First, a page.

2. Seed Germination and Enzyme Activities

Result on α–amylase and dehydrogenase activities, in the germinated seedlings of maize and wheat, are presented in Figure 1A–D. All treatments led to 100% germination of seeds. The activity of α–amylase was increased, as the concentration of ZnO NPs increased in wheat and maize seedlings; however, at 150 and 200 mg/L, α–amylase activity decreased in wheat plants, as compared to the control. The dehydrogenase activity showed a consistently declining trend, in both wheat and maize, in response to ZnO NPs, as compared to the control (Figure 1). Seed germination and early seedling establishment constitute the most important phase of plant development. Successful early growth of seedlings strengthens them and enables them to tolerate stresses effectively [13]. In this study, seeds showed 100% germination in all treatments, suggesting no negative impact of ZnO NPs. This is validated by earlier findings of Lin and Xing [14], who reported seed germination was affected by ZnO NPs in corn only at 2000 mg/L level. Amylase is an enzyme found in the germinating seeds, while dehydrogenase is important, as it catalyzes the stored products in anaerobic phase of seed germination. This will lead to the release of energy in the early growth of seeds in germination [15]. Amylase activity is affected by many factors, which include temperature, enzyme concentration, pH, and substrate concentrations.
Figure 1. Effect of ZnO NPs treatment on germination related alpha-amylase (A,C) and dehydrogenase (B,D) activities of maize (A,B) and wheat (C,D). Values are means of four replicates. Error bars indicate the least significant value (LSD) at p ≤ 0.05 among the treatments.

3. Accumulation of Zinc in Different Plant Parts and Effect on Growth of Plants

Data on root and shoot length and dry biomass of maize and wheat are presented in Figure 2A–D. For maize, root and shoot length and biomass increased up to 100 mg/L ZnO NPs treated plants (Figure 2A,B). However, higher ZnO NPs level induced some decline in growth parameters with the root and shoot length being lower than the control, only at 200 mg/L (Figure 2A,B). Similarly, in wheat, the length and biomass of plants showed higher control values, up to 150 mg/L ZnO NPs. At the maximum dose of 200 mg/L ZnO NPs, both length and biomass of plants were found to be lower than the control (Figure 2C,D).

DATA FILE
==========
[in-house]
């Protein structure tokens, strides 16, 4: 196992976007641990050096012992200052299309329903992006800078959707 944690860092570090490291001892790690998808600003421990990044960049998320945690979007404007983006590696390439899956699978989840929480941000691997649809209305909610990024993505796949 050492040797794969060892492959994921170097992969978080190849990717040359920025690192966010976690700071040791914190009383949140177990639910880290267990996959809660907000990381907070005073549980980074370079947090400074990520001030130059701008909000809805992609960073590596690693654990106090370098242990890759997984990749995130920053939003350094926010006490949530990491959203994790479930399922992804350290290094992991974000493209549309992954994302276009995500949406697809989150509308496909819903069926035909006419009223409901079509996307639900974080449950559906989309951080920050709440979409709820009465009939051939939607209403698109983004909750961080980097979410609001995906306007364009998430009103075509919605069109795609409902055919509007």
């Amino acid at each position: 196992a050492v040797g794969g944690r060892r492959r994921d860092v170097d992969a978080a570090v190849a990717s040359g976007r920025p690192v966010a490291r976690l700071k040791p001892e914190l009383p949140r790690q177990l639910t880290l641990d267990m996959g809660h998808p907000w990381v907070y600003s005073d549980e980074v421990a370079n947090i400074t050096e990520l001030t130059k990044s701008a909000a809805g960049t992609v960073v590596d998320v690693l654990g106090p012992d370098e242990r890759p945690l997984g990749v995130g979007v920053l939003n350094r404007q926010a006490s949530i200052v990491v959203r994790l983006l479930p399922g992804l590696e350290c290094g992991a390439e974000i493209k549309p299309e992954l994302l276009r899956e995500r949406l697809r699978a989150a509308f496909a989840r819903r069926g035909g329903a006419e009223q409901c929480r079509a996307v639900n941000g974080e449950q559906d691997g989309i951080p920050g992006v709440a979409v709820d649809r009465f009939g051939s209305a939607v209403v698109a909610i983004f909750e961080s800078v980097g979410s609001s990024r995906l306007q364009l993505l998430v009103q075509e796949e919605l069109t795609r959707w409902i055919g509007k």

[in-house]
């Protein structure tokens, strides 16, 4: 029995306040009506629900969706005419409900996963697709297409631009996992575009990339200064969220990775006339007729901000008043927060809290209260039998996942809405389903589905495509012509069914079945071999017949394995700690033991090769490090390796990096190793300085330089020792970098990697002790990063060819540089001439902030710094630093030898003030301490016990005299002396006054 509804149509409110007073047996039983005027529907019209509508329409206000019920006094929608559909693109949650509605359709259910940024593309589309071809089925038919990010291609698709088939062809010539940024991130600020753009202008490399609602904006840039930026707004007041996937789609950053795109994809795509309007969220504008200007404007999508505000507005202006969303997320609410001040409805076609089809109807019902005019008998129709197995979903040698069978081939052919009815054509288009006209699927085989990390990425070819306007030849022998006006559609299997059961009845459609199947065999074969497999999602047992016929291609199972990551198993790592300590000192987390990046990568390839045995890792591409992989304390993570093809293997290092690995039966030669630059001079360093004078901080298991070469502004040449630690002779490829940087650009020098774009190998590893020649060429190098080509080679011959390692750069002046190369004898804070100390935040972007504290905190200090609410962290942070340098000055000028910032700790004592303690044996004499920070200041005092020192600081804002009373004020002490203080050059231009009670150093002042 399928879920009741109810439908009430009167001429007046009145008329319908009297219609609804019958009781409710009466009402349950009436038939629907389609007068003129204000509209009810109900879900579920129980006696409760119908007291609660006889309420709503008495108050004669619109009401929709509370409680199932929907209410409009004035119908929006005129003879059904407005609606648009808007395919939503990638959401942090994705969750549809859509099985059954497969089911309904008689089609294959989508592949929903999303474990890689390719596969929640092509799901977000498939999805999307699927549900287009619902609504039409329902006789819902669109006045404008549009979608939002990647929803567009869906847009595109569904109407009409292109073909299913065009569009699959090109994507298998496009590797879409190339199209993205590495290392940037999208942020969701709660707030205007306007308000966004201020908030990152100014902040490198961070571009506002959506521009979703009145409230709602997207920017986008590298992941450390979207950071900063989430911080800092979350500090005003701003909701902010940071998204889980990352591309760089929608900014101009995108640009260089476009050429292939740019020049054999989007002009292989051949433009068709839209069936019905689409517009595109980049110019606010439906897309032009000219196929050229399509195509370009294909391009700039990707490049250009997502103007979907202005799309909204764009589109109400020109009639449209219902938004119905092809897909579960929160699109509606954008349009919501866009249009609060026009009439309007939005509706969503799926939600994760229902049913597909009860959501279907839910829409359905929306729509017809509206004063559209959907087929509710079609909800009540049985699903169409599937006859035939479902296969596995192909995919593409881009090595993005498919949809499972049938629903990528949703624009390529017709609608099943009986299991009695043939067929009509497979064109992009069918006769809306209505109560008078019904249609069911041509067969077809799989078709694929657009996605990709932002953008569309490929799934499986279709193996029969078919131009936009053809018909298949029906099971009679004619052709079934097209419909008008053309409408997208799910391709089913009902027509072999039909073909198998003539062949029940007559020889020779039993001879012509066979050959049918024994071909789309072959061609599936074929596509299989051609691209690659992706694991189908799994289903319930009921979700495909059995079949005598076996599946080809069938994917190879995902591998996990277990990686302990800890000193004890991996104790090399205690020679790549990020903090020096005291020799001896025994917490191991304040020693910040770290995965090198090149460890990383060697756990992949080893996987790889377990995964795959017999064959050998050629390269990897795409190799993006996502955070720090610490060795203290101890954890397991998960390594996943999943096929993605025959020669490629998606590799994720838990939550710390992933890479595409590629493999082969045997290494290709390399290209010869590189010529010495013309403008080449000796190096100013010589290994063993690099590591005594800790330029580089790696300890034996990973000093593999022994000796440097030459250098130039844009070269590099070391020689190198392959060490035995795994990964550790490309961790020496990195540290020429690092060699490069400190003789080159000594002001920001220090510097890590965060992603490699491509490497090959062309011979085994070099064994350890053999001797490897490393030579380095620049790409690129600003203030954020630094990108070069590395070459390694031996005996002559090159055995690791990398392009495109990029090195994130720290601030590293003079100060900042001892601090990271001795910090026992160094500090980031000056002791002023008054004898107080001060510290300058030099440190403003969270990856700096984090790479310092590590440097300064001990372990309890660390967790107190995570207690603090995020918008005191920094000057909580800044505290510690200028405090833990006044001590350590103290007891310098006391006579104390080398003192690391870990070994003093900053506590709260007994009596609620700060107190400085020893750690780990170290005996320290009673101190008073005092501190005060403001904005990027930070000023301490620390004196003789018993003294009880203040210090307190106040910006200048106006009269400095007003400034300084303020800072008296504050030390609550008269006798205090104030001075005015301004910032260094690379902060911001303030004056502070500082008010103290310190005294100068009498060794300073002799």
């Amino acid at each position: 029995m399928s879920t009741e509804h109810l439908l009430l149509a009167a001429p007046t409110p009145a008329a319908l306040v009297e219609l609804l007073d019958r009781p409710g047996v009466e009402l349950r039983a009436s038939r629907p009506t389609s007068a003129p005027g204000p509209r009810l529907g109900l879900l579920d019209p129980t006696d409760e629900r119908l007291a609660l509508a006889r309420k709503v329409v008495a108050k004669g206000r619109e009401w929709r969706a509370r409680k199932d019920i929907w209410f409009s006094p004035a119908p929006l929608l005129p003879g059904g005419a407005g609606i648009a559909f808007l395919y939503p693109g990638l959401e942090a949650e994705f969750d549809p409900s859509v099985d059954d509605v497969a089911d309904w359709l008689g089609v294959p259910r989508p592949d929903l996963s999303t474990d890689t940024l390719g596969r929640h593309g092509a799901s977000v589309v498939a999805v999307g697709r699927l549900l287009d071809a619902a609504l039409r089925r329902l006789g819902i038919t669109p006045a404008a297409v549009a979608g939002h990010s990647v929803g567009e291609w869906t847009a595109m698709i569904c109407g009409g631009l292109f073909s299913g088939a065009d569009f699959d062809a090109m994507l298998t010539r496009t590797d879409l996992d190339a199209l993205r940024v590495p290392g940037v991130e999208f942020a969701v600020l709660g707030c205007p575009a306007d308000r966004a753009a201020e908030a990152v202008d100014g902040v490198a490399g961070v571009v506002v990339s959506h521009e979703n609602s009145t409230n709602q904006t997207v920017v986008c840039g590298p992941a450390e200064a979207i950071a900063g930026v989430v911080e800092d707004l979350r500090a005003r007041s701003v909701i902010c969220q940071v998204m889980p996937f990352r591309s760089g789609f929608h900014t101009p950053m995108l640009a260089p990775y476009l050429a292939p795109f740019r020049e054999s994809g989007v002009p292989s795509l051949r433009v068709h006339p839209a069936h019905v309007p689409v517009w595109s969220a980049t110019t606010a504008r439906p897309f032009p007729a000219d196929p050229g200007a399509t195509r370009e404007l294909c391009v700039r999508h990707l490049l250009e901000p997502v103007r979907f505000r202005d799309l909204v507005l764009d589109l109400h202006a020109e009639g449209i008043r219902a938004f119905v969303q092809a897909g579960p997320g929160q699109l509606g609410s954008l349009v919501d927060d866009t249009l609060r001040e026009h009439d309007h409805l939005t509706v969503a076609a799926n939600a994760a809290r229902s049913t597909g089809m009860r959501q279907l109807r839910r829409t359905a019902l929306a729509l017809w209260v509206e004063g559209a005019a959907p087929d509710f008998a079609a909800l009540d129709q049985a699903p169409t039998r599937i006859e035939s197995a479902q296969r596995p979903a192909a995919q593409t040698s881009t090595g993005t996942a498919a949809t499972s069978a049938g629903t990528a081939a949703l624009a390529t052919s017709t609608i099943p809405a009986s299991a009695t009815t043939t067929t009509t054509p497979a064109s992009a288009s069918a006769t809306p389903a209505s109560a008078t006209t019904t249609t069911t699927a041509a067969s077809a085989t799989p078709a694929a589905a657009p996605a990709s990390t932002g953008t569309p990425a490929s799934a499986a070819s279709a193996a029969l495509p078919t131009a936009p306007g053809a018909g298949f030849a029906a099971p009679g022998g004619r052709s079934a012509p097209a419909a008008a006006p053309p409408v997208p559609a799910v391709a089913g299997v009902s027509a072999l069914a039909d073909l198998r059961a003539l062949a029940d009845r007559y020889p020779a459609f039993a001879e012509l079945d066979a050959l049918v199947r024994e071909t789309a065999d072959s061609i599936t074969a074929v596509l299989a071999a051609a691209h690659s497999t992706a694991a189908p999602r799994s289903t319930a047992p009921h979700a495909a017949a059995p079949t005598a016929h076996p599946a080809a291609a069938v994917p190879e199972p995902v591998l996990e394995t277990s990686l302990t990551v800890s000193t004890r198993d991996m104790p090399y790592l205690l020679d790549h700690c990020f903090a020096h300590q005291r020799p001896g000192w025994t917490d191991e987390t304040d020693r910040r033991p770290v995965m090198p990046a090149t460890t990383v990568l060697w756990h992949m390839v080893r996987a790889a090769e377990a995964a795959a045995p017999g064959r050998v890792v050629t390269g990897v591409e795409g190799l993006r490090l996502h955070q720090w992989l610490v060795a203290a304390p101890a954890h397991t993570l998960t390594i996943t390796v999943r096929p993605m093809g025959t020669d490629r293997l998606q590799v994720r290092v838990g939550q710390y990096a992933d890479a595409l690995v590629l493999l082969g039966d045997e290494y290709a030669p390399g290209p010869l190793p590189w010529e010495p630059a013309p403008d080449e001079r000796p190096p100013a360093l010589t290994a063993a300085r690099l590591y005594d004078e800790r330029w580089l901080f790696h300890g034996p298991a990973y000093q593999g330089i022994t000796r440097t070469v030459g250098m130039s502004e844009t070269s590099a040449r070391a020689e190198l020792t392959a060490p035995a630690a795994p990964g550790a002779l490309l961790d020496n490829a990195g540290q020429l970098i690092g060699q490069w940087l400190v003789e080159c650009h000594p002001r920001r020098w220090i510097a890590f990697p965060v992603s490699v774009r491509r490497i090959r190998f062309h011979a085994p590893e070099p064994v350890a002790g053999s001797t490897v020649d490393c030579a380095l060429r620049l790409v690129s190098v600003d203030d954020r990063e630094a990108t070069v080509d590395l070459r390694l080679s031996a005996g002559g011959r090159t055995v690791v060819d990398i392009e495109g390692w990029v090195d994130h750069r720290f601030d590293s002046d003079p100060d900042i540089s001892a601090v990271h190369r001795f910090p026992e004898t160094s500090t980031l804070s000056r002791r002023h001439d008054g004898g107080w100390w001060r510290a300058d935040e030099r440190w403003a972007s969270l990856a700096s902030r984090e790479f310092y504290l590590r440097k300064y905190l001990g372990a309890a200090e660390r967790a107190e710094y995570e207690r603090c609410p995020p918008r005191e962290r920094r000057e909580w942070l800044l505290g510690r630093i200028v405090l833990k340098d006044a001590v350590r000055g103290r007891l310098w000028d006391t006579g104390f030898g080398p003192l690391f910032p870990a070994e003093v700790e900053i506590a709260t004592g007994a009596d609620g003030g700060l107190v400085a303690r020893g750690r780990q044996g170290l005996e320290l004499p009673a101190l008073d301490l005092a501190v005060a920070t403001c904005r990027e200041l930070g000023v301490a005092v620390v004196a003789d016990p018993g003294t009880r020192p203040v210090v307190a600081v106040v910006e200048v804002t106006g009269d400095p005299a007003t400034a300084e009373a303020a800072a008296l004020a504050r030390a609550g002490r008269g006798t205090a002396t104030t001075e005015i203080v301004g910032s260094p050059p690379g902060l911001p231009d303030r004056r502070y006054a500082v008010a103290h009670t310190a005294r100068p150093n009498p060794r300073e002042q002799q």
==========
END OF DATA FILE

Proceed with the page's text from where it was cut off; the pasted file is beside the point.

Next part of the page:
Figure 2. Effect of ZnO NPs treatment on root and shoot length (A,C), and dry weight (B,D) of maize (A,B) and wheat (C,D). Values are means of four replicates. Error bars indicate the least significant value (LSD) at p ≤ 0.05 among the treatments.
Accumulation of Zn in roots was higher, as compared to shoots in both wheat and maize (Figure 3A,B). The maximum Zn accumulation was observed at 200 mg/L ZnO NPs treated wheat (121 ppm in roots and 66 ppm in shoots) and maize (95 ppm in roots and 37 ppm in shoots) plants. Initially up to 100 mg/L ZnO NPs, enhanced length and biomass of plants. Zinc is an essential element for plants and has a role in protein synthesis and in activity of several enzymes, as well as in membrane integrity, metabolic reactions, water uptake and transport, and gene expressions [16]. Hence, an increase in Zn level was beneficial for the plants, leading to improvement in growth. However, toxicity occurred at higher ZnO NPs treatment (150–200 mg/L) level to some extent that might be due to perturbed homeostasis of Zn and indirect effects on other element uptake and mutual elemental interactions. Zinc application, in different forms, has been found to important protection against a number of abiotic stresses and improve growth of plants. However, only a few studies have demonstrated the effect of ZnO NPs on plant growth and productivity [14][17] and observed that ZnO NPs affect the growth and yield of plants, and Zn accumulates in various tissues, including grains/produce. ZnO-NPs shows enhanced plant growth, up to a certain concentration [18], where Zn2+ has been provided as micronutrient [19].